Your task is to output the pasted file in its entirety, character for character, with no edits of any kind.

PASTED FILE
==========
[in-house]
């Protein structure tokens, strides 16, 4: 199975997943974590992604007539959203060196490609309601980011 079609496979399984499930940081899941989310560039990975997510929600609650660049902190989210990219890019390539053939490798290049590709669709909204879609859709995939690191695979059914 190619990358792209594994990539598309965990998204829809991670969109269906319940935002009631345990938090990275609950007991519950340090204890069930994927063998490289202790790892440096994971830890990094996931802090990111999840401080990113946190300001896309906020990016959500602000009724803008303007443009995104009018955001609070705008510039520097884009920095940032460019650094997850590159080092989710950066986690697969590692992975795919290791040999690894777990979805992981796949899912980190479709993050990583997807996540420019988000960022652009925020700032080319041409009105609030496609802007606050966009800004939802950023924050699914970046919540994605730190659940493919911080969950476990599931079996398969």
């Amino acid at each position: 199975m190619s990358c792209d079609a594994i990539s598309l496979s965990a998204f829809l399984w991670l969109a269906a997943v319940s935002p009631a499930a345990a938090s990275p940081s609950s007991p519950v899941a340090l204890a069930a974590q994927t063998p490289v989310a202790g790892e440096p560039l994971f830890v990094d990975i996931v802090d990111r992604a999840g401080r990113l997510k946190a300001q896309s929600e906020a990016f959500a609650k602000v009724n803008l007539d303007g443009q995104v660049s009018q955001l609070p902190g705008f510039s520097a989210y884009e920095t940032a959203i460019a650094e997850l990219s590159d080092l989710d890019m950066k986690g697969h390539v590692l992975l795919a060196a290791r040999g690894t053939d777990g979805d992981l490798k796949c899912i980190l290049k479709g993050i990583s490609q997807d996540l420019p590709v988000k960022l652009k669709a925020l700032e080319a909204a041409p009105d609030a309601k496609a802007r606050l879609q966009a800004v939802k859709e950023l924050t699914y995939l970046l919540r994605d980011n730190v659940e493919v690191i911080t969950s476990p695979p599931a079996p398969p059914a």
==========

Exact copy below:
[in-house]
């Protein structure tokens, strides 16, 4: 199975997943974590992604007539959203060196490609309601980011 079609496979399984499930940081899941989310560039990975997510929600609650660049902190989210990219890019390539053939490798290049590709669709909204879609859709995939690191695979059914 190619990358792209594994990539598309965990998204829809991670969109269906319940935002009631345990938090990275609950007991519950340090204890069930994927063998490289202790790892440096994971830890990094996931802090990111999840401080990113946190300001896309906020990016959500602000009724803008303007443009995104009018955001609070705008510039520097884009920095940032460019650094997850590159080092989710950066986690697969590692992975795919290791040999690894777990979805992981796949899912980190479709993050990583997807996540420019988000960022652009925020700032080319041409009105609030496609802007606050966009800004939802950023924050699914970046919540994605730190659940493919911080969950476990599931079996398969």
């Amino acid at each position: 199975m190619s990358c792209d079609a594994i990539s598309l496979s965990a998204f829809l399984w991670l969109a269906a997943v319940s935002p009631a499930a345990a938090s990275p940081s609950s007991p519950v899941a340090l204890a069930a974590q994927t063998p490289v989310a202790g790892e440096p560039l994971f830890v990094d990975i996931v802090d990111r992604a999840g401080r990113l997510k946190a300001q896309s929600e906020a990016f959500a609650k602000v009724n803008l007539d303007g443009q995104v660049s009018q955001l609070p902190g705008f510039s520097a989210y884009e920095t940032a959203i460019a650094e997850l990219s590159d080092l989710d890019m950066k986690g697969h390539v590692l992975l795919a060196a290791r040999g690894t053939d777990g979805d992981l490798k796949c899912i980190l290049k479709g993050i990583s490609q997807d996540l420019p590709v988000k960022l652009k669709a925020l700032e080319a909204a041409p009105d609030a309601k496609a802007r606050l879609q966009a800004v939802k859709e950023l924050t699914y995939l970046l919540r994605d980011n730190v659940e493919v690191i911080t969950s476990p695979p599931a079996p398969p059914a």